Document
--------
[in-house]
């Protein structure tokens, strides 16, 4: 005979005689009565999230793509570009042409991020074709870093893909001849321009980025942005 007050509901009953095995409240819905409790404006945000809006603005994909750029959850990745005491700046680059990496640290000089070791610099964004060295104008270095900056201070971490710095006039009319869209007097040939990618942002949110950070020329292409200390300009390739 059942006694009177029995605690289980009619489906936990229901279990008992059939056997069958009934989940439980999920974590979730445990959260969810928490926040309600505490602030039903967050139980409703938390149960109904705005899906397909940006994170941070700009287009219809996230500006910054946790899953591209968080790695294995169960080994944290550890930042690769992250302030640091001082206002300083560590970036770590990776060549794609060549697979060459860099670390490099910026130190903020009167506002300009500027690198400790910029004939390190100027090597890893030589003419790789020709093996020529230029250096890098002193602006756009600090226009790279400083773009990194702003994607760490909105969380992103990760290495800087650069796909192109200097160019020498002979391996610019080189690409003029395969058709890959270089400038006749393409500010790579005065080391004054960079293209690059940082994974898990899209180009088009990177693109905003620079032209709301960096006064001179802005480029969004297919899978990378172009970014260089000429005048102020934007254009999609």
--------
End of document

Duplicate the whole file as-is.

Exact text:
[in-house]
């Protein structure tokens, strides 16, 4: 005979005689009565999230793509570009042409991020074709870093893909001849321009980025942005 007050509901009953095995409240819905409790404006945000809006603005994909750029959850990745005491700046680059990496640290000089070791610099964004060295104008270095900056201070971490710095006039009319869209007097040939990618942002949110950070020329292409200390300009390739 059942006694009177029995605690289980009619489906936990229901279990008992059939056997069958009934989940439980999920974590979730445990959260969810928490926040309600505490602030039903967050139980409703938390149960109904705005899906397909940006994170941070700009287009219809996230500006910054946790899953591209968080790695294995169960080994944290550890930042690769992250302030640091001082206002300083560590970036770590990776060549794609060549697979060459860099670390490099910026130190903020009167506002300009500027690198400790910029004939390190100027090597890893030589003419790789020709093996020529230029250096890098002193602006756009600090226009790279400083773009990194702003994607760490909105969380992103990760290495800087650069796909192109200097160019020498002979391996610019080189690409003029395969058709890959270089400038006749393409500010790579005065080391004054960079293209690059940082994974898990899209180009088009990177693109905003620079032209709301960096006064001179802005480029969004297919899978990378172009970014260089000429005048102020934007254009999609």